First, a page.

The important way the 2008 crisis was worse than the Great DepressionRoundup
tags: economic history, Great Depression, financial history
Matt O'Brien is a reporter for Wonkblog covering economic affairs. He was previously a senior associate editor at the Atlantic.
Now that we have a little historical distance from it, we can definitively say the 2008 financial crisis was nowhere near as bad as the Great Depression except in the way that mattered most: how we recovered from it. By that measure, we’re actually on track to do quite a bit worse this time around.
How is that possible? The easiest way to think about this is we’re comparing how much we reasonably could have expected the economy to grow if there hadn’t been a crash with how much it actually did. The relevant question, then, is whether the recovery was strong enough to make up for all the ground we not only lost during the recession but also didn’t gain during that time but “should” have. In other words, whether the economy was able to get back to its pre-crisis growth trend or was permanently pushed onto a lower path.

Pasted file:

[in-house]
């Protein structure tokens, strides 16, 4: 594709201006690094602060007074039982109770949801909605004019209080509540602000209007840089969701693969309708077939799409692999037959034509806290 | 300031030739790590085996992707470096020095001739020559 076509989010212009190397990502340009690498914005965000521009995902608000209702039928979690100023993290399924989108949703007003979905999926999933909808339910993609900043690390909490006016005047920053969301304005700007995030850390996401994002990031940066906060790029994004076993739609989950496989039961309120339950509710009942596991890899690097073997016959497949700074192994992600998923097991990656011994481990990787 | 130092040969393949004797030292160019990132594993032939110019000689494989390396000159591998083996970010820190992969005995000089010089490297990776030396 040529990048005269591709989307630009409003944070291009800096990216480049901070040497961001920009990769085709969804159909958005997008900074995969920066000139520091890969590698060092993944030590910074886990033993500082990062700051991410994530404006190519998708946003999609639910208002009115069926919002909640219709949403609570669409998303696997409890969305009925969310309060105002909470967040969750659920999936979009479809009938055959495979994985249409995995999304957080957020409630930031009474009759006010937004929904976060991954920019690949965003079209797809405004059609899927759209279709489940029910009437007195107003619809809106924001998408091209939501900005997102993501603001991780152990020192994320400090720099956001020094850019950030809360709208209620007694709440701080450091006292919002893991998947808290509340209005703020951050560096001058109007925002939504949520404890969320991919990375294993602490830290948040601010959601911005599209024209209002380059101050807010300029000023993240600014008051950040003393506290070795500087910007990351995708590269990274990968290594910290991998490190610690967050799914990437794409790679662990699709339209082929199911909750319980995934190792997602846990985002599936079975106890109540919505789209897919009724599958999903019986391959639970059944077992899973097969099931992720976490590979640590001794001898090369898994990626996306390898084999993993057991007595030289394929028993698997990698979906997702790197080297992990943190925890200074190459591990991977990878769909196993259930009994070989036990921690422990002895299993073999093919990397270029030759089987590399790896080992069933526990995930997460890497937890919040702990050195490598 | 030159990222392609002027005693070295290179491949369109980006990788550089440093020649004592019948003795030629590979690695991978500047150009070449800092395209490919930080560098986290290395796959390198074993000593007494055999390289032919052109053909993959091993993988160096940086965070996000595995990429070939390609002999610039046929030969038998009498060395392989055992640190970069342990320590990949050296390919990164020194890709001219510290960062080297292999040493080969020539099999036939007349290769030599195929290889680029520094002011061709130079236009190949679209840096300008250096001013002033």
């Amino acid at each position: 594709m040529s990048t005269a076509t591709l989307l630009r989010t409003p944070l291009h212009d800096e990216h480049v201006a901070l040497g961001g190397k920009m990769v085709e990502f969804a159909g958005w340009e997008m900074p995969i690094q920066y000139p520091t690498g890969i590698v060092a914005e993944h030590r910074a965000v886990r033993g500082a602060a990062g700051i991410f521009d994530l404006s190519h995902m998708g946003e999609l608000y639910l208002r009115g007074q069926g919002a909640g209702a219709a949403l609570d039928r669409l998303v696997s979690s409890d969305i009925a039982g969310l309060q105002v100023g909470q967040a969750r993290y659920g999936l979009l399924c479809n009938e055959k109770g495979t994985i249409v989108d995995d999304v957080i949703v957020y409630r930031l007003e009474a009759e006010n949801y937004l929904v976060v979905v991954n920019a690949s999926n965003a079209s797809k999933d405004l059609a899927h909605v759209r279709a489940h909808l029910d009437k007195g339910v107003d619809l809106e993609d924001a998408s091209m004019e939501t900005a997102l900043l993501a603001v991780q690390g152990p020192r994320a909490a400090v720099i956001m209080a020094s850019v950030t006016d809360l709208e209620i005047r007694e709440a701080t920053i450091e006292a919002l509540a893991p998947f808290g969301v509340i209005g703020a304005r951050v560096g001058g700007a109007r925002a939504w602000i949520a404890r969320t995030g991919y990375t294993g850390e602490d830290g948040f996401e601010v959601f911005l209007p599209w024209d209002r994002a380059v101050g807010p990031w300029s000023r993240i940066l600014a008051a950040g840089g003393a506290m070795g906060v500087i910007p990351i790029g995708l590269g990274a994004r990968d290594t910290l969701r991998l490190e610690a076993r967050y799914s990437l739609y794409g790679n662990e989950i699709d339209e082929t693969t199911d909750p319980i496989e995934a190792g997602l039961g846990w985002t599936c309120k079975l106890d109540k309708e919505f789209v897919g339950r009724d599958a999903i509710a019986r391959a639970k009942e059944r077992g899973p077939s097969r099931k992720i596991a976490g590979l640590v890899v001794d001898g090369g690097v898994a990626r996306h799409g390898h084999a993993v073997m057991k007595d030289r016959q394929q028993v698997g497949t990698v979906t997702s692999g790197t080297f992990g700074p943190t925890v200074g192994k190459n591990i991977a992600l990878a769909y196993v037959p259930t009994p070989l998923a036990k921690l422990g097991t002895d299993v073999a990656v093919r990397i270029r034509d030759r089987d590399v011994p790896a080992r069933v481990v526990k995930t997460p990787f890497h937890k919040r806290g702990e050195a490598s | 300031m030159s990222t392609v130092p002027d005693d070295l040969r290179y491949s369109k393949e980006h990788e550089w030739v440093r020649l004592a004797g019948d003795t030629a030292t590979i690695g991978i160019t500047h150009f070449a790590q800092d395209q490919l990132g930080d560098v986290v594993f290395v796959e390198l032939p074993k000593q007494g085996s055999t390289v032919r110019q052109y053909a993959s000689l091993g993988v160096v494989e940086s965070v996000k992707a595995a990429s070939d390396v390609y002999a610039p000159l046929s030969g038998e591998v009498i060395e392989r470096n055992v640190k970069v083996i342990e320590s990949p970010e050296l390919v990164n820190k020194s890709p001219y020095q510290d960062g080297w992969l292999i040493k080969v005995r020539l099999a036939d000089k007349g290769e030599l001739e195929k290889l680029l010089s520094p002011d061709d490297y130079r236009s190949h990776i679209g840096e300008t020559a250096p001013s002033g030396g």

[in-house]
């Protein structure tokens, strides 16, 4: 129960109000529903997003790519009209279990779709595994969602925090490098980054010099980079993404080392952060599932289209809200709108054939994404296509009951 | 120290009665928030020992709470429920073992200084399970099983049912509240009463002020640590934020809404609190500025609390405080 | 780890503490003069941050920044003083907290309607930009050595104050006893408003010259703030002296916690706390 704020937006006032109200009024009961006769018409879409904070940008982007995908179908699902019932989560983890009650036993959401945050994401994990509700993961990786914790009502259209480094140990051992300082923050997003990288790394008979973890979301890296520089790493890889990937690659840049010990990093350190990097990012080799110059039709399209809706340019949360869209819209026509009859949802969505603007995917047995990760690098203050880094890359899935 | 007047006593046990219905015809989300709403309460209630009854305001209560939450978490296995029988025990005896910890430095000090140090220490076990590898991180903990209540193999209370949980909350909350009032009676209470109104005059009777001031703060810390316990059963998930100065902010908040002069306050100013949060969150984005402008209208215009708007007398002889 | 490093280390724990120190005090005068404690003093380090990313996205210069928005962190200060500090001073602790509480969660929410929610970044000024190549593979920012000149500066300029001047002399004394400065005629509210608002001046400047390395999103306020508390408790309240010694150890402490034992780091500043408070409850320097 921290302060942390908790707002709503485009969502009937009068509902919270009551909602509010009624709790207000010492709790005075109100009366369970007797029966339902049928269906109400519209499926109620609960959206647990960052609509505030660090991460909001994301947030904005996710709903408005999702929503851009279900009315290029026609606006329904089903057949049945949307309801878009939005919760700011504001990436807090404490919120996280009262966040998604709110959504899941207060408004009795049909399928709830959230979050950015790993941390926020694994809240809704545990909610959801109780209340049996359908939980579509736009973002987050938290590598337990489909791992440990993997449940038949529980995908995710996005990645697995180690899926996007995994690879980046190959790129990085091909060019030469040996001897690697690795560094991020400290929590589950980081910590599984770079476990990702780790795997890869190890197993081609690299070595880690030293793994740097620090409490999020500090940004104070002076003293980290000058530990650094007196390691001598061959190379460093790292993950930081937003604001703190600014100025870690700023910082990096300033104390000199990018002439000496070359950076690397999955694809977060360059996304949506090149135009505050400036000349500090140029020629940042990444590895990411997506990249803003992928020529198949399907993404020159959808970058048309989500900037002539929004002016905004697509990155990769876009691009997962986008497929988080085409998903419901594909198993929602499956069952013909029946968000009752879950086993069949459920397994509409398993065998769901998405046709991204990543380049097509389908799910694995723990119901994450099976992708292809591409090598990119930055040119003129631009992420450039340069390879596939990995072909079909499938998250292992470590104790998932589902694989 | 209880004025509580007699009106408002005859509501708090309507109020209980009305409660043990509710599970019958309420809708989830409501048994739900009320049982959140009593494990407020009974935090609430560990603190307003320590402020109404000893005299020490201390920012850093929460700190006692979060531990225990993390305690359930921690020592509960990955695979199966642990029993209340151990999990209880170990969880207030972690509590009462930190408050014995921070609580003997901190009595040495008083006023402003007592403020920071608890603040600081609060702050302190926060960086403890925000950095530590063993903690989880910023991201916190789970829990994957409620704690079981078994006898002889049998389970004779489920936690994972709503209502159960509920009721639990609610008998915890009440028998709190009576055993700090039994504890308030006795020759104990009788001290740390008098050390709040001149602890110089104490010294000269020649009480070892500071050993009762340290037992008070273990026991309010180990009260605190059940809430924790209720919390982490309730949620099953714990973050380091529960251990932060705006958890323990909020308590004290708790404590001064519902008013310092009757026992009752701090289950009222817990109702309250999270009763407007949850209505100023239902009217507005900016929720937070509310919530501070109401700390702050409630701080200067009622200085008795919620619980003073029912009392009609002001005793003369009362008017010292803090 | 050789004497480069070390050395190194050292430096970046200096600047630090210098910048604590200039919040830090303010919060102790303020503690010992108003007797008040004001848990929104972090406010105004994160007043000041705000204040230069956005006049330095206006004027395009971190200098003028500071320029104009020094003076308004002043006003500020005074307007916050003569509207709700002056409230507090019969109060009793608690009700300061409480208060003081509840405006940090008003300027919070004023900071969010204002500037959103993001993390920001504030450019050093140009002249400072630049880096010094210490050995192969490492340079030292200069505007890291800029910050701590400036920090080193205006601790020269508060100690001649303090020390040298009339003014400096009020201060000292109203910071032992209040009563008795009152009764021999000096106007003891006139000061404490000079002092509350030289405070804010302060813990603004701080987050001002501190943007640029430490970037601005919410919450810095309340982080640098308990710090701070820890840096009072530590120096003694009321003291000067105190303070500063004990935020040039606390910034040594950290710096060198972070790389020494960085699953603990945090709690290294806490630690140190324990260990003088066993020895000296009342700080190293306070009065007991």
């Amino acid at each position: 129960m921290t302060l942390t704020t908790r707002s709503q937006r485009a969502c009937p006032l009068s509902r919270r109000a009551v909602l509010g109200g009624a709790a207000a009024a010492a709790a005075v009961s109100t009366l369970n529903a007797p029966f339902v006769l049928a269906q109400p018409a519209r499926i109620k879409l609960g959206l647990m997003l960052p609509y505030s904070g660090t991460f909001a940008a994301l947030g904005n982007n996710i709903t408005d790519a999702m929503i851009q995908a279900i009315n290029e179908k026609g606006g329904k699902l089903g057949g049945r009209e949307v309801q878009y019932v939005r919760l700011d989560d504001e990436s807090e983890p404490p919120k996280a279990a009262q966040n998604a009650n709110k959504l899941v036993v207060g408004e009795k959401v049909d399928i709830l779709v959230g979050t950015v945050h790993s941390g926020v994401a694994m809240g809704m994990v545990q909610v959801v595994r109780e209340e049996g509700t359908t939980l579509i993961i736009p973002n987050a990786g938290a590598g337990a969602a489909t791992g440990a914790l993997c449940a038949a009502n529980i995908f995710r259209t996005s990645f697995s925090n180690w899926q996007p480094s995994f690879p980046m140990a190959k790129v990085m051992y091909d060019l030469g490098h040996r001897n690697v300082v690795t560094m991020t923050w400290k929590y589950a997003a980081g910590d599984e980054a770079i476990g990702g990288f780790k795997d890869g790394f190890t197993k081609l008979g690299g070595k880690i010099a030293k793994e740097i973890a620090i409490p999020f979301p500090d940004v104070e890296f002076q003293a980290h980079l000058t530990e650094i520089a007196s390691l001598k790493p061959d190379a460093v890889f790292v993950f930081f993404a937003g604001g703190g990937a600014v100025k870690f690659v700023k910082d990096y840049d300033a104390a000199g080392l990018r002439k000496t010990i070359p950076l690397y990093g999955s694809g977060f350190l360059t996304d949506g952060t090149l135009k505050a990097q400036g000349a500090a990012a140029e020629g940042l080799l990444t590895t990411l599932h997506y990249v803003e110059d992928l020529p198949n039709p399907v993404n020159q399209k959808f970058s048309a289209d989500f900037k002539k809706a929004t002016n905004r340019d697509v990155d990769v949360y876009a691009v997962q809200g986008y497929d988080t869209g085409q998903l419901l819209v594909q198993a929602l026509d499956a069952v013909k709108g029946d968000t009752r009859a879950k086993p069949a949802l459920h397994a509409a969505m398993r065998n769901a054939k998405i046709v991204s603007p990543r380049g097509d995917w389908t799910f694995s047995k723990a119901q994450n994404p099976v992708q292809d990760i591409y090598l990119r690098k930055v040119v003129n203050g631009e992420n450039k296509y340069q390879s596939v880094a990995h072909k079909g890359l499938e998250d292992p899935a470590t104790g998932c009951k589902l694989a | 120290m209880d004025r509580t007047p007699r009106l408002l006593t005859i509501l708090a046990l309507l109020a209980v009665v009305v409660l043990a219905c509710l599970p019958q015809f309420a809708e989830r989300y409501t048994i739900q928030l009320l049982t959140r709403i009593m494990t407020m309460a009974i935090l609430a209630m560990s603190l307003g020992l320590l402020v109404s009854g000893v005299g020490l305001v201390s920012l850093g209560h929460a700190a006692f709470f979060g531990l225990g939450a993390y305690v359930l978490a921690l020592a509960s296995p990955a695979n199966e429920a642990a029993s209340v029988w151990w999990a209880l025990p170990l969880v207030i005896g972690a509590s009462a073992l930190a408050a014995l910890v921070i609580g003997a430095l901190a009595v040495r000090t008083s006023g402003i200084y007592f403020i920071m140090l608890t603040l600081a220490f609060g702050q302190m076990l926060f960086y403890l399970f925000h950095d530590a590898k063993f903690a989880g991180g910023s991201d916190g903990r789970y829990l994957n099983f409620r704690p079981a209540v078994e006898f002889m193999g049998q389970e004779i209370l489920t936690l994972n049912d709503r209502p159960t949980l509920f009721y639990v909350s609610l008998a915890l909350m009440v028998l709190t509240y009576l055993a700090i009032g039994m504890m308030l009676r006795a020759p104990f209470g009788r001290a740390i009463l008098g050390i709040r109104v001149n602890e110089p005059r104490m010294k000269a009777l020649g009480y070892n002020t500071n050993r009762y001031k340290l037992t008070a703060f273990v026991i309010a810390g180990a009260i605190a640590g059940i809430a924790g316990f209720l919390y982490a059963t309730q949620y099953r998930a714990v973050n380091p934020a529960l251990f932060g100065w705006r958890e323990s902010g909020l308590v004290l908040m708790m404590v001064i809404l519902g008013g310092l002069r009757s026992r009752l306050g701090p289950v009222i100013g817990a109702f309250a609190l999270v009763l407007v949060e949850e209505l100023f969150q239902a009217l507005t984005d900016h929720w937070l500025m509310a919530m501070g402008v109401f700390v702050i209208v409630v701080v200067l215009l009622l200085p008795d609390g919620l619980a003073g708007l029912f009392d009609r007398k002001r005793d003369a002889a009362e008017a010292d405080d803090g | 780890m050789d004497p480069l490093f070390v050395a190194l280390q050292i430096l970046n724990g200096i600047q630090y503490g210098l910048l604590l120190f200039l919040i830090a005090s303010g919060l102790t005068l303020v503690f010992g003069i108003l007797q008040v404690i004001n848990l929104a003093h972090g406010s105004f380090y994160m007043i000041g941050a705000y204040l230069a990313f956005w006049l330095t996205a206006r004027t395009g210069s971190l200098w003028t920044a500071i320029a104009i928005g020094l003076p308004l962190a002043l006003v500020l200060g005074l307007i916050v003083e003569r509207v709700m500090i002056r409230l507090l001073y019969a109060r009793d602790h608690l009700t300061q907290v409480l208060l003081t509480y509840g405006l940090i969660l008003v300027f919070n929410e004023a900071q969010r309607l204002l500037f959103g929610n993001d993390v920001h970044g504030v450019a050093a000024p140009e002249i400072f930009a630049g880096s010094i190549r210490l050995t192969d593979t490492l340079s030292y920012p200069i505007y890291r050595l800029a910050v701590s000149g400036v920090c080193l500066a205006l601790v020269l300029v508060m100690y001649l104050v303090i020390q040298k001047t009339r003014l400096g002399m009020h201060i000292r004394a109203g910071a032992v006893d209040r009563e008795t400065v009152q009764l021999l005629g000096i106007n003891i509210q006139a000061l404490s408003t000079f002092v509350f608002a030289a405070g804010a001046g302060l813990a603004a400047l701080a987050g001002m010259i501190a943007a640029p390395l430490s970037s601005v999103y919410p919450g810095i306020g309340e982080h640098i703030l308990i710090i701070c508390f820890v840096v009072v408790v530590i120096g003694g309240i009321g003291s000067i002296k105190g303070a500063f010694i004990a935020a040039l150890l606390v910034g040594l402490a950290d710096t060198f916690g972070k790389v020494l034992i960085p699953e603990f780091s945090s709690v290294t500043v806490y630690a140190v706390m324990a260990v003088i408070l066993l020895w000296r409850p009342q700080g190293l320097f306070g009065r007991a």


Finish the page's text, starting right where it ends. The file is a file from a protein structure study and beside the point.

Now, while it certainly took awhile — and had the benefit of a massive stimulus project known as World War II — the important thing is the economy did eventually bounce all the way back from the Great Depression. It wasn’t always clear that it would, however.
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